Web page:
This weekend was pretty amazing. There were a lot of specific little things I disliked but much more universal things that I loved. I spent one day flailing on splitter cracks in Indian Creek, one day watching others crush, a night in the back of my Subaru, and a couple of hours snowboarding on Monday. The overall experience of this weekend is something I’m incredibly proud of.

But then Monday Afternoon Happened

First time snowboardingWhile snowboarding, I was working on riding switch, transitioning from regular to goofy stance, and even 180 ollies. Obviously, I’m not proficient at these things, or I would not claim that I’m “working on them”. And when you’re not proficient (and even when you are), falls happen.

My tailbone was the victim of the most violent of falls, but there were a couple that happened so fast that I think I hit my head. I know I had to adjust my ear buds after a couple. Regardless, by the time I got home, I had a splitting headache. I took three Advil and laid down on the couch. The dull pain never really went away so four hours later, I took three more.

By this time it was 8:00, and I started thinking about my history of concussions, all the NFL players coming forward with brain diseases, depression, and all the unneeded suicides.

Could this be me someday? Am I experiencing some of it now?

A History of Concussions

College FootballExtremely mild concussions can occur after any old bump to the noggin. Most people probably wouldn’t even detect them, including myself. And with how concussions are treated/diagnosed today, I’ve likely had countless concussions. Hell, every single day in football practice I’d see double, stars, and walk away with a headache. That was “normal”, and Advil was my best friend. If that’s what we’re calling concussions, I had 5 practices a week, for 3 months per year, for 10 years straight. You do the math.

While I’m certain I haven’t had 600 concussions based on that example, the probability that I’ve had a lot of undiagnosed concussions is extremely high. What I do count as concussions are the cases in which they have either been diagnosed by a professional, or I’ve simply gone home, sat on the couch, and (literally) drooled on myself. Only to put my helmet on and do it again the next day.

I’ve had 5 of those. 2 of which were on back-to-back days.

And then I met Snowboarding

The last of those 5 concussions was back in 2004. I never gave any thought to them. I graduated college with a degree in Electrical Engineering. I’ve always been employed. I’ve always been ambitious in other areas of my life. I’ve been really successful (in a lot of different ways).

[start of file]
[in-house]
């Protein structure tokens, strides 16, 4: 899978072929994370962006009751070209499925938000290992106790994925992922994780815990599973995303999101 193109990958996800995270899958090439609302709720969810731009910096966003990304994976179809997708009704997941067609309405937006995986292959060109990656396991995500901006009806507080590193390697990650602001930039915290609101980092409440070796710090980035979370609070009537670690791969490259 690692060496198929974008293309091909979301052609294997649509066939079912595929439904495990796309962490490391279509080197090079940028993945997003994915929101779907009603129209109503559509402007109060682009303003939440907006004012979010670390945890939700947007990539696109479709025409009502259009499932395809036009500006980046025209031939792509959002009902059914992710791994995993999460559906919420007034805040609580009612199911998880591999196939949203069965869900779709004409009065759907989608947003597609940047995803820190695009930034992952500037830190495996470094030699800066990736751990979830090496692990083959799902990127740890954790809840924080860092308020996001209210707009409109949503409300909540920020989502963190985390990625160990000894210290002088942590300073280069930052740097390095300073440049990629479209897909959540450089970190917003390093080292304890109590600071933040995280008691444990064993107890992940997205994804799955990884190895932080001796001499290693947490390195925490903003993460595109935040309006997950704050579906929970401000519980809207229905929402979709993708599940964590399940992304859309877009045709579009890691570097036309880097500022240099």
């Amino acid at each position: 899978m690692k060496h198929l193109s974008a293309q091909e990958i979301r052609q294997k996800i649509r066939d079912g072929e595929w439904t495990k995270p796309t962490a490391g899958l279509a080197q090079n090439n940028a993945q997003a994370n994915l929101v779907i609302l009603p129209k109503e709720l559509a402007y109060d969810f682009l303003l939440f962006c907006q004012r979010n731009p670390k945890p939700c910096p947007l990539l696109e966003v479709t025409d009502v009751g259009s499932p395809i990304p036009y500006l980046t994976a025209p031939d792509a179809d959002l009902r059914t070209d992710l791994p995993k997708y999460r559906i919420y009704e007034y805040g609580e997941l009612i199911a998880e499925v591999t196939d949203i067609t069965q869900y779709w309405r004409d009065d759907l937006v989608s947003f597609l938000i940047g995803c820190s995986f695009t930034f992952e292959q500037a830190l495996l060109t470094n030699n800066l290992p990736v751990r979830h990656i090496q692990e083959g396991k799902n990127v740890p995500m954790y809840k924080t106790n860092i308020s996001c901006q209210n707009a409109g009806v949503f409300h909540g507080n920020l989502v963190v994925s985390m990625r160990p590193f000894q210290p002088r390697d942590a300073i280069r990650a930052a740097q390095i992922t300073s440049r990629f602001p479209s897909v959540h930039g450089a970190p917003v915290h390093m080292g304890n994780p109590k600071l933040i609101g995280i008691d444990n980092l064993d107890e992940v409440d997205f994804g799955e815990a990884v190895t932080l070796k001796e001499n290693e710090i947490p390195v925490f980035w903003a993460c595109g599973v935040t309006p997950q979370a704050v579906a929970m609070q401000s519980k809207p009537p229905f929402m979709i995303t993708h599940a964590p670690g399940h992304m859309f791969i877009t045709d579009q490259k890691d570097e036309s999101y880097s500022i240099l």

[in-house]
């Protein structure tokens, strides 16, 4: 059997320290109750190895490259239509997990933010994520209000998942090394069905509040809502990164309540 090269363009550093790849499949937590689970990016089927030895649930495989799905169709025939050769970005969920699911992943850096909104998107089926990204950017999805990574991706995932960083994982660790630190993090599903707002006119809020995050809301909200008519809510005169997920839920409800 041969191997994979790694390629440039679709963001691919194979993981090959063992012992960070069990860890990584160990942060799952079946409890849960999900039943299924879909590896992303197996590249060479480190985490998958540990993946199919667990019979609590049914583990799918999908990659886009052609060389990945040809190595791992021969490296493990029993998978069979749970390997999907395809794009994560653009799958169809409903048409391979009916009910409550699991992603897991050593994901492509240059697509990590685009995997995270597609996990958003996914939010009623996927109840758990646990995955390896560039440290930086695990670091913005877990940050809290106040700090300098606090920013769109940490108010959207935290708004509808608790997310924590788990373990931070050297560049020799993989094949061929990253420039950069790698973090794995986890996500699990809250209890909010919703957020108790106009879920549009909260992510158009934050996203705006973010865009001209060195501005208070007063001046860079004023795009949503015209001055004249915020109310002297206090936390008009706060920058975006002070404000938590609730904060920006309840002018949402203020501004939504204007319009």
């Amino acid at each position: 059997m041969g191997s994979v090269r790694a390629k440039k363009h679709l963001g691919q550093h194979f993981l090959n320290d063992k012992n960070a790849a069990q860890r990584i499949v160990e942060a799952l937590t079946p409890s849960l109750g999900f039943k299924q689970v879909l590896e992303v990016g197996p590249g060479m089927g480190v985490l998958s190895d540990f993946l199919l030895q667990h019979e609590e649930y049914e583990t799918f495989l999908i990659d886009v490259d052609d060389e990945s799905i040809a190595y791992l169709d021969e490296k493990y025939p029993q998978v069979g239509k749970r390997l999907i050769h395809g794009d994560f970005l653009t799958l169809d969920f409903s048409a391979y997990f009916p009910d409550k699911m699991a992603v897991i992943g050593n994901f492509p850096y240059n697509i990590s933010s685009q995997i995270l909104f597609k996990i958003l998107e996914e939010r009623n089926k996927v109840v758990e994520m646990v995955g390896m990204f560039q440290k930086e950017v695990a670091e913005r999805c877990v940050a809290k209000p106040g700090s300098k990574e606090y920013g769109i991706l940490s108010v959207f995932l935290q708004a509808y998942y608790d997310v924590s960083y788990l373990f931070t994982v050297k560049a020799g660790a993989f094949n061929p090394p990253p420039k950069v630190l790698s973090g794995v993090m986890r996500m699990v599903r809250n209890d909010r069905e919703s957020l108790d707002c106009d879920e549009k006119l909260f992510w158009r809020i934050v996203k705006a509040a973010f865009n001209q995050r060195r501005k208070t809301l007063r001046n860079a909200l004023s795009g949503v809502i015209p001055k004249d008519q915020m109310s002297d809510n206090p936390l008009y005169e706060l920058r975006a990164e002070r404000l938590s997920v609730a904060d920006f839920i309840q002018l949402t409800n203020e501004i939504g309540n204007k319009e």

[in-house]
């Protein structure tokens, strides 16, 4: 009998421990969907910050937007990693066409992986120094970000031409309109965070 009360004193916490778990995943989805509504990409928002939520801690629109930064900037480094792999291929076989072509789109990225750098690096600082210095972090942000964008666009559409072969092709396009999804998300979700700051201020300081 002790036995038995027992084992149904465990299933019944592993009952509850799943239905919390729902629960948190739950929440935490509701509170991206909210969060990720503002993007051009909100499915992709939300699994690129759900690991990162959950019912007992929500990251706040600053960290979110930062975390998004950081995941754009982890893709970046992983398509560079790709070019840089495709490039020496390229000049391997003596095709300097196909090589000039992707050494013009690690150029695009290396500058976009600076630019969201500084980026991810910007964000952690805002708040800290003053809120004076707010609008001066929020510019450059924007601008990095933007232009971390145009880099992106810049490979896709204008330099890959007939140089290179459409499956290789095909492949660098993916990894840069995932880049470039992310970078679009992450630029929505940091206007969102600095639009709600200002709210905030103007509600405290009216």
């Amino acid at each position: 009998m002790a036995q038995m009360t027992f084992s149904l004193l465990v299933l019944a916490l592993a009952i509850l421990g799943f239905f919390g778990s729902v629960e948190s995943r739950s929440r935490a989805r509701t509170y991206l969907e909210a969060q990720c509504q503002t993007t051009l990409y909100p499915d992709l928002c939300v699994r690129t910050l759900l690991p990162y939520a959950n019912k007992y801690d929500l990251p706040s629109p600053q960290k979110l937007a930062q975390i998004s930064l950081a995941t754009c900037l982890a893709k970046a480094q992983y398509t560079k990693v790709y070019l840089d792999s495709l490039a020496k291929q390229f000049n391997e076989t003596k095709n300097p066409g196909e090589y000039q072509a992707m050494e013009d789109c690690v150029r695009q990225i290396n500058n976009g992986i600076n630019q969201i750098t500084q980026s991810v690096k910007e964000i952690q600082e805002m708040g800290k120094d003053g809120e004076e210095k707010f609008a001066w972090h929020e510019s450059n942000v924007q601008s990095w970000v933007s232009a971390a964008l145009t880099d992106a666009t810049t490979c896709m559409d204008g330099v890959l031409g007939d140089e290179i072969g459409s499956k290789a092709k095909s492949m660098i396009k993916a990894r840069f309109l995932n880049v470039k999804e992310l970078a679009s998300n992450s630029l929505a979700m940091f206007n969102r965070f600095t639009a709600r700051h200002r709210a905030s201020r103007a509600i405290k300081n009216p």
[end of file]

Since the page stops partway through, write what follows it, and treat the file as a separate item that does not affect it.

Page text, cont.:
But then I met snowboarding in the beginning of 2013, 9 years later.

All of my previous hobbies and activities leading up to this point were all mostly non-contact: personal training, writing, fishing, hunting, climbing (assuming you didn’t take a freak fall and land on your head, which I haven’t), powerlifting.

In snowboarding, falling is likely. When you’re ambitious and “need” to become the best possible at everything you ever do, falling is as predictable as breathing. And fall I did. In my short 2 month riding season, I sustained cracked ribs, a bruised tailbone, and numerous times seeing black or stars, the headaches of old, and even a bloody head one time. Of course, I was “used to it” and thought nothing of it.

Symptoms of Repeated Head Trauma

Top of Garfield Goes to WashingtonI don’t have all of them, and luckily, none of the severe ones. But I do have a few, and as big of a skeptic as I am, I can not guarantee they all are caused by head injuries.

My eyes are really sensitive to bright lights…but I’ve always had perfect vision. I also see really well in the dark. So maybe my eyes are just naturally sensitive.

I hate loud noises. If you ever want to interrogate me, just do something incredibly loud directly into my ear.

And for me, the scariest recurring symptom I have….Depression. Everyone gets depressed. Sometimes rightfully so. Sometimes it feels like it makes no sense. I have had conversations and emails with my closest of friends about my bouts of depression. They come at times when everything in my life is puppies and roses. But of course, I’d never let on. And now, after yesterday, it is at the front of my mind. So I thought I’d let the cat out of the bag.